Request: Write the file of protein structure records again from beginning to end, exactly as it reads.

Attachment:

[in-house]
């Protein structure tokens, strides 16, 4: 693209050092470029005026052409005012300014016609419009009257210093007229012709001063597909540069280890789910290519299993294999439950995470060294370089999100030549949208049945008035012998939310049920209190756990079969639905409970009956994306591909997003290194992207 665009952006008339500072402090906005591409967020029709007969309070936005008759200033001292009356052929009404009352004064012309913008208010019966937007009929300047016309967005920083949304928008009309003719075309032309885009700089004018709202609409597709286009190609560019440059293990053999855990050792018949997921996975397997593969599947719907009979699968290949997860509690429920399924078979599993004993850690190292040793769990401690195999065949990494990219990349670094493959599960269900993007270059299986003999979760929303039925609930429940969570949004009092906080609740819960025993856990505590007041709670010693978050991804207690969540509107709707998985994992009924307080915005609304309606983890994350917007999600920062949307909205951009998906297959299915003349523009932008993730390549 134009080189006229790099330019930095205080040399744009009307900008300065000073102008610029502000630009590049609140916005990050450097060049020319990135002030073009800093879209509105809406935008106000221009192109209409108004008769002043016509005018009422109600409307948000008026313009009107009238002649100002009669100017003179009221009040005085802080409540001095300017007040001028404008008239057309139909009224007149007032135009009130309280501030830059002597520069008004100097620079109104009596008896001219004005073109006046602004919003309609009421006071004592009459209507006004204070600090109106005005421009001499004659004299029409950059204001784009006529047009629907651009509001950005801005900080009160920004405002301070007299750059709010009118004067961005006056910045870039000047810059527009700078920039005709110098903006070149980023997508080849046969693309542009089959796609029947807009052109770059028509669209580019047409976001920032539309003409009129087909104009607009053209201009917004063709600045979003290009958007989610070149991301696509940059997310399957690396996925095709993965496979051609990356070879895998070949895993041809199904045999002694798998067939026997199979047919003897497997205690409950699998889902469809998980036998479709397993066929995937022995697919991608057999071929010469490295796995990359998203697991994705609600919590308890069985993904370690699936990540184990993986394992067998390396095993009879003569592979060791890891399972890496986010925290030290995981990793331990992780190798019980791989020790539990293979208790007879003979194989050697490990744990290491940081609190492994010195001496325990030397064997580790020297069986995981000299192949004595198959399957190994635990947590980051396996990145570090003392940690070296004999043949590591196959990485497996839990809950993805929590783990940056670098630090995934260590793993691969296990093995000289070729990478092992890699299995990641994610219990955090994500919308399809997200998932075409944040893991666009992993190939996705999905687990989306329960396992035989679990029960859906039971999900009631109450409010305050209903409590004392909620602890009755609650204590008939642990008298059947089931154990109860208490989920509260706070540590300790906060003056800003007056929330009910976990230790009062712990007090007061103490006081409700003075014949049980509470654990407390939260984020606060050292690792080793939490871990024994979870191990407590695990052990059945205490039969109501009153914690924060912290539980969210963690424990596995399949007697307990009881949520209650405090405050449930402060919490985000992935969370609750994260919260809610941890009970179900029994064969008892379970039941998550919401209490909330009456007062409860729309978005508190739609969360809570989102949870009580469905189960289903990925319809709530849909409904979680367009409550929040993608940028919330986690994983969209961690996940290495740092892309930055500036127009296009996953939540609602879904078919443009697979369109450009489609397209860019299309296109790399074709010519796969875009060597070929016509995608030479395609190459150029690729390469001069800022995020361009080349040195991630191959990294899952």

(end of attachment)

[in-house]
């Protein structure tokens, strides 16, 4: 693209050092470029005026052409005012300014016609419009009257210093007229012709001063597909540069280890789910290519299993294999439950995470060294370089999100030549949208049945008035012998939310049920209190756990079969639905409970009956994306591909997003290194992207 665009952006008339500072402090906005591409967020029709007969309070936005008759200033001292009356052929009404009352004064012309913008208010019966937007009929300047016309967005920083949304928008009309003719075309032309885009700089004018709202609409597709286009190609560019440059293990053999855990050792018949997921996975397997593969599947719907009979699968290949997860509690429920399924078979599993004993850690190292040793769990401690195999065949990494990219990349670094493959599960269900993007270059299986003999979760929303039925609930429940969570949004009092906080609740819960025993856990505590007041709670010693978050991804207690969540509107709707998985994992009924307080915005609304309606983890994350917007999600920062949307909205951009998906297959299915003349523009932008993730390549 134009080189006229790099330019930095205080040399744009009307900008300065000073102008610029502000630009590049609140916005990050450097060049020319990135002030073009800093879209509105809406935008106000221009192109209409108004008769002043016509005018009422109600409307948000008026313009009107009238002649100002009669100017003179009221009040005085802080409540001095300017007040001028404008008239057309139909009224007149007032135009009130309280501030830059002597520069008004100097620079109104009596008896001219004005073109006046602004919003309609009421006071004592009459209507006004204070600090109106005005421009001499004659004299029409950059204001784009006529047009629907651009509001950005801005900080009160920004405002301070007299750059709010009118004067961005006056910045870039000047810059527009700078920039005709110098903006070149980023997508080849046969693309542009089959796609029947807009052109770059028509669209580019047409976001920032539309003409009129087909104009607009053209201009917004063709600045979003290009958007989610070149991301696509940059997310399957690396996925095709993965496979051609990356070879895998070949895993041809199904045999002694798998067939026997199979047919003897497997205690409950699998889902469809998980036998479709397993066929995937022995697919991608057999071929010469490295796995990359998203697991994705609600919590308890069985993904370690699936990540184990993986394992067998390396095993009879003569592979060791890891399972890496986010925290030290995981990793331990992780190798019980791989020790539990293979208790007879003979194989050697490990744990290491940081609190492994010195001496325990030397064997580790020297069986995981000299192949004595198959399957190994635990947590980051396996990145570090003392940690070296004999043949590591196959990485497996839990809950993805929590783990940056670098630090995934260590793993691969296990093995000289070729990478092992890699299995990641994610219990955090994500919308399809997200998932075409944040893991666009992993190939996705999905687990989306329960396992035989679990029960859906039971999900009631109450409010305050209903409590004392909620602890009755609650204590008939642990008298059947089931154990109860208490989920509260706070540590300790906060003056800003007056929330009910976990230790009062712990007090007061103490006081409700003075014949049980509470654990407390939260984020606060050292690792080793939490871990024994979870191990407590695990052990059945205490039969109501009153914690924060912290539980969210963690424990596995399949007697307990009881949520209650405090405050449930402060919490985000992935969370609750994260919260809610941890009970179900029994064969008892379970039941998550919401209490909330009456007062409860729309978005508190739609969360809570989102949870009580469905189960289903990925319809709530849909409904979680367009409550929040993608940028919330986690994983969209961690996940290495740092892309930055500036127009296009996953939540609602879904078919443009697979369109450009489609397209860019299309296109790399074709010519796969875009060597070929016509995608030479395609190459150029690729390469001069800022995020361009080349040195991630191959990294899952």